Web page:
South Dakota lawmaker gave AG legal advice after fatal crash
PIERRE, S.D. (AP) — A lawmaker who will cast a vote next week on whether to impeach South Dakota Attorney General Jason Ravnsborg says he gave him legal advice following Ravnsborg’s involvement in a fatal car crash.
Rep. Scott Odenbach, who at the time was running for the House seat he eventually won, says Ravnsborg reached out to him for input on a public statement that was released two days after the attorney general struck and killed Joe Boever, a pedestrian who was walking along a rural highway in September 2020.
Odenbach, a Republican and Spearfish attorney, told North Dakota special agents that he gave Ravnsborg advice on the wording of the statement, according to audio released recently with the file on the House impeachment committee’s findings.
“On this thing he did call and I did give him some counsel on kind of the best way forward on that in a capacity that I would characterize as his attorney,” Odenbach said to a special agent.
“OK,” said North Dakota Special Agent Joe Arenz. “So, it was somewhat of a legal advice, there?”
“Yes, for sure, it was,” Odenbach said.
Odenbach says his friendship with Ravnsborg and his informal legal advice do not preclude him from doing his job as a state representative, which includes considering impeachment.
Republican Speaker of the House Spencer Gosch says it’s up to Odenbach to decide whether to abstain.
“If he gave any sort of legal counsel and there’s some attorney-client privilege, that’s something he’ll have to deal with in terms of his client. I don’t know much about it, nor did I look into it because it was irrelevant to the case,” Gosch said.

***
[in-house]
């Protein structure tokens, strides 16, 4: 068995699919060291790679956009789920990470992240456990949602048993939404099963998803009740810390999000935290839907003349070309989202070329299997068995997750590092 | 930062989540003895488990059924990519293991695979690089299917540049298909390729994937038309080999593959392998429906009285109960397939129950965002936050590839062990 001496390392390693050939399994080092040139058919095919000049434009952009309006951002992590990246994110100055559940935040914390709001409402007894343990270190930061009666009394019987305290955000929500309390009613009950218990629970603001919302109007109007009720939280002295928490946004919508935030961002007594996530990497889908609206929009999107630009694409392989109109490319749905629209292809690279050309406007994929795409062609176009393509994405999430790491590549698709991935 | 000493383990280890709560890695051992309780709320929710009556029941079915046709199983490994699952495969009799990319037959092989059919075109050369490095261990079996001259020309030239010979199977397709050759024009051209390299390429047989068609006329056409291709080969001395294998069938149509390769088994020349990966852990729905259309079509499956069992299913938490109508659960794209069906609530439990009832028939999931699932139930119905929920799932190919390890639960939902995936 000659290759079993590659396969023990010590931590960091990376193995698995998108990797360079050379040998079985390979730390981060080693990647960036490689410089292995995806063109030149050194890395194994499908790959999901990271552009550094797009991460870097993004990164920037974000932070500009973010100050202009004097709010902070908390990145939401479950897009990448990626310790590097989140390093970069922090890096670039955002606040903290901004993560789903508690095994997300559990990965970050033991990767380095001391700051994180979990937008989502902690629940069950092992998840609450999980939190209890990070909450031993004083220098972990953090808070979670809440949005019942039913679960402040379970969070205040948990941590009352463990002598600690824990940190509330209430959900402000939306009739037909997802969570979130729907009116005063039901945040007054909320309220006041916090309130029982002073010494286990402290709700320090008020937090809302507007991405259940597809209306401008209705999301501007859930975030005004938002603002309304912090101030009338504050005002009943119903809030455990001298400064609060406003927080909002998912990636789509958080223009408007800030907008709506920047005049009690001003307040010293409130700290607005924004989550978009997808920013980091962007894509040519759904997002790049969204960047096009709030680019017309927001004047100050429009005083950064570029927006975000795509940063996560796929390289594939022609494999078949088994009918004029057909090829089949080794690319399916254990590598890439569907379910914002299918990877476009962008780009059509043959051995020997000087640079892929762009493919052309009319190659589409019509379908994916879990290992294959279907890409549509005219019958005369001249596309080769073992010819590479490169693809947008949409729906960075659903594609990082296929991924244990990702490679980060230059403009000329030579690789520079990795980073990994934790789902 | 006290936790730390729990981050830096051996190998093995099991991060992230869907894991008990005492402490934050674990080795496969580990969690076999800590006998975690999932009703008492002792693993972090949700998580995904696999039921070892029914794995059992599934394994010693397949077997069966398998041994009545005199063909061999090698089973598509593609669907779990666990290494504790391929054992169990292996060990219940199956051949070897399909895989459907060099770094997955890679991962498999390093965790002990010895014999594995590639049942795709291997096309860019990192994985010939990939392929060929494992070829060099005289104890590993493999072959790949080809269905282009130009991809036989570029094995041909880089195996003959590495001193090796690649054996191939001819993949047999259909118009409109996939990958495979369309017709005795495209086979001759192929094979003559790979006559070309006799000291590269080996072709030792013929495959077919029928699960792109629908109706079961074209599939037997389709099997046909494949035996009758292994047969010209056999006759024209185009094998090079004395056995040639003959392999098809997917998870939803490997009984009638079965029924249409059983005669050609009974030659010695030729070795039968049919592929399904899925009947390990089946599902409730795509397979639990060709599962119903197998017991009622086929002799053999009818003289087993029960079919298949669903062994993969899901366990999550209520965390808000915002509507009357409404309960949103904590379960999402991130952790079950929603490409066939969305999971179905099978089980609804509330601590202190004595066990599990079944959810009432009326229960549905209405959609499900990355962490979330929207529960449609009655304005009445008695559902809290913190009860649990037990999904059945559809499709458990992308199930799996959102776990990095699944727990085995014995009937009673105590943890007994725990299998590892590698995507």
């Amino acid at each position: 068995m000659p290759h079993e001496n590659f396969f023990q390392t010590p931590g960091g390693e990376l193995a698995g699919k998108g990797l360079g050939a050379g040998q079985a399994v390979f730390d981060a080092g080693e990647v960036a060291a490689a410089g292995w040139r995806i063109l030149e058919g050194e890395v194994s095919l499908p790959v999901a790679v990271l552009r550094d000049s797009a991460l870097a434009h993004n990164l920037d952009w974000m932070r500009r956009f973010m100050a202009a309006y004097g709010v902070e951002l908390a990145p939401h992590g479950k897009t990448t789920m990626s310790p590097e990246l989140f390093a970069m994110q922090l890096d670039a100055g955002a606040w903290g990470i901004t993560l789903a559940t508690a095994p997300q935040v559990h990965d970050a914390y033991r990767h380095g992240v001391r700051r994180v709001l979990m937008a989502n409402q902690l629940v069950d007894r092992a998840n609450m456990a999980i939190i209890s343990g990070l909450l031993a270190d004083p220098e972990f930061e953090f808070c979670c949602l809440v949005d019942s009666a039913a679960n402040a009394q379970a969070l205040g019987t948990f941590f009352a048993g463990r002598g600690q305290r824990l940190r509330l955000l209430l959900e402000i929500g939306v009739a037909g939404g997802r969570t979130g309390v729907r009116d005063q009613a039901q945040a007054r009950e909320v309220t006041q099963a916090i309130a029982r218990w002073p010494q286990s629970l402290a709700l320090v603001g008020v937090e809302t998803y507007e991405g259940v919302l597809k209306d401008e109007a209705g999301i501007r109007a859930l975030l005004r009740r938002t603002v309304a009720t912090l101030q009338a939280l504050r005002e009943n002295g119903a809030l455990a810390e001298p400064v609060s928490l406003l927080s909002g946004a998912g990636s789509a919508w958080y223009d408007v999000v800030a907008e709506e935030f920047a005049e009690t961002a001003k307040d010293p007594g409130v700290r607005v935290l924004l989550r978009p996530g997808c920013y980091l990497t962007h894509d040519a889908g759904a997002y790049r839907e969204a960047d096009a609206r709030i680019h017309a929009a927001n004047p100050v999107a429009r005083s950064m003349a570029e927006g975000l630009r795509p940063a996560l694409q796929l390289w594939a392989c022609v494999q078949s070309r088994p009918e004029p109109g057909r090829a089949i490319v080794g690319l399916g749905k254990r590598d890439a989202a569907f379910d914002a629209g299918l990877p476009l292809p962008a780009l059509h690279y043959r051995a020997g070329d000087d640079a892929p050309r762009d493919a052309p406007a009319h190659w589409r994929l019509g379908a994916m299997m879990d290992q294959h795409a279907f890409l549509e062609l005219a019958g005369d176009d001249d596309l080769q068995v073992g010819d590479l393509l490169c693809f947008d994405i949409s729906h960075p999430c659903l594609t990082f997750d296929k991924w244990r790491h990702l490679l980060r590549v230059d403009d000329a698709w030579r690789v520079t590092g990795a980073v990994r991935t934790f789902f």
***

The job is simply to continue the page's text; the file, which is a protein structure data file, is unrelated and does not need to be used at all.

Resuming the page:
The Legislature’s code of conduct says lawmakers must avoid any conflict of interest which would interfere with their duties and responsibilities as legislators, or with the exercise of their best judgment in support of the state.
The Republican-controlled impeachment committee voted on party lines to issue a report that found his actions did not merit impeachment.
Lawmakers in the full House meet on Tuesday to consider whether to impeach Ravnsborg.
The attorney general has cast Boever’s death as a tragic accident and pleaded no contest last year to a pair of traffic misdemeanors in the crash.
Ravnsborg initially reported the crash as a collision with an animal and has said he did not realize he struck a man until he returned to the scene the next day and discovered his body. Criminal investigators doubted that account, but prosecutors said they were unable to prove that Ravnsborg realized he killed a man the night of the crash.